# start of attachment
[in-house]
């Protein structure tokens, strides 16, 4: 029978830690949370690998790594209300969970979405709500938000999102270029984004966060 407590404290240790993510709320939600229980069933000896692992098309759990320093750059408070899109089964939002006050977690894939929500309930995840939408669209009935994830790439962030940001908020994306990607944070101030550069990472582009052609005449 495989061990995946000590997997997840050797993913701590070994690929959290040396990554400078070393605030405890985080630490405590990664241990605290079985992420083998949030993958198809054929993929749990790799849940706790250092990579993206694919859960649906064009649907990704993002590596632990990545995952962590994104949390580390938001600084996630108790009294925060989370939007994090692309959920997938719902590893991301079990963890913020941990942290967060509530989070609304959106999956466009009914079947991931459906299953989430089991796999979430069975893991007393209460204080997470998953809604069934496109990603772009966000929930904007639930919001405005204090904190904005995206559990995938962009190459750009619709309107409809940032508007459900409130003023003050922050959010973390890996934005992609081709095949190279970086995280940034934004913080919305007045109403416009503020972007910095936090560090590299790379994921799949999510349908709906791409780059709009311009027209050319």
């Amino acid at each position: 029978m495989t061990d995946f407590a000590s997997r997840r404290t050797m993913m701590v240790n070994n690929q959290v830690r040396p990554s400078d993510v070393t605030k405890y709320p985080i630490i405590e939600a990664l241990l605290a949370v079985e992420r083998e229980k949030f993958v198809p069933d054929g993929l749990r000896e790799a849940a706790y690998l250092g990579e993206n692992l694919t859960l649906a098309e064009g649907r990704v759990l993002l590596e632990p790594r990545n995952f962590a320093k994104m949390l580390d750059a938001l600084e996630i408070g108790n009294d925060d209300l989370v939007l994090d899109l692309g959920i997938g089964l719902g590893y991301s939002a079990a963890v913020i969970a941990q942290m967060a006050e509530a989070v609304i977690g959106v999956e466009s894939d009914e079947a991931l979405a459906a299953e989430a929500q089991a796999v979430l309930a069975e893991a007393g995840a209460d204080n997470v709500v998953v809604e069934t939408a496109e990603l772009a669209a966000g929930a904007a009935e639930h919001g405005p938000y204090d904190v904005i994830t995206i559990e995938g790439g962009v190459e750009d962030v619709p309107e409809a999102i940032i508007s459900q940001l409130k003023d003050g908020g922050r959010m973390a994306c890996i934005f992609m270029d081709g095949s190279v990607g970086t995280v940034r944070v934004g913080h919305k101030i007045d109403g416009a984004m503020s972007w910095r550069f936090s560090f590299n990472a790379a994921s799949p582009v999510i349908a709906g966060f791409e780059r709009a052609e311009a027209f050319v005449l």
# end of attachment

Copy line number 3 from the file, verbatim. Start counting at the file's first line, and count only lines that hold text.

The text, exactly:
């Amino acid at each position: 029978m495989t061990d995946f407590a000590s997997r997840r404290t050797m993913m701590v240790n070994n690929q959290v830690r040396p990554s400078d993510v070393t605030k405890y709320p985080i630490i405590e939600a990664l241990l605290a949370v079985e992420r083998e229980k949030f993958v198809p069933d054929g993929l749990r000896e790799a849940a706790y690998l250092g990579e993206n692992l694919t859960l649906a098309e064009g649907r990704v759990l993002l590596e632990p790594r990545n995952f962590a320093k994104m949390l580390d750059a938001l600084e996630i408070g108790n009294d925060d209300l989370v939007l994090d899109l692309g959920i997938g089964l719902g590893y991301s939002a079990a963890v913020i969970a941990q942290m967060a006050e509530a989070v609304i977690g959106v999956e466009s894939d009914e079947a991931l979405a459906a299953e989430a929500q089991a796999v979430l309930a069975e893991a007393g995840a209460d204080n997470v709500v998953v809604e069934t939408a496109e990603l772009a669209a966000g929930a904007a009935e639930h919001g405005p938000y204090d904190v904005i994830t995206i559990e995938g790439g962009v190459e750009d962030v619709p309107e409809a999102i940032i508007s459900q940001l409130k003023d003050g908020g922050r959010m973390a994306c890996i934005f992609m270029d081709g095949s190279v990607g970086t995280v940034r944070v934004g913080h919305k101030i007045d109403g416009a984004m503020s972007w910095r550069f936090s560090f590299n990472a790379a994921s799949p582009v999510i349908a709906g966060f791409e780059r709009a052609e311009a027209f050319v005449l």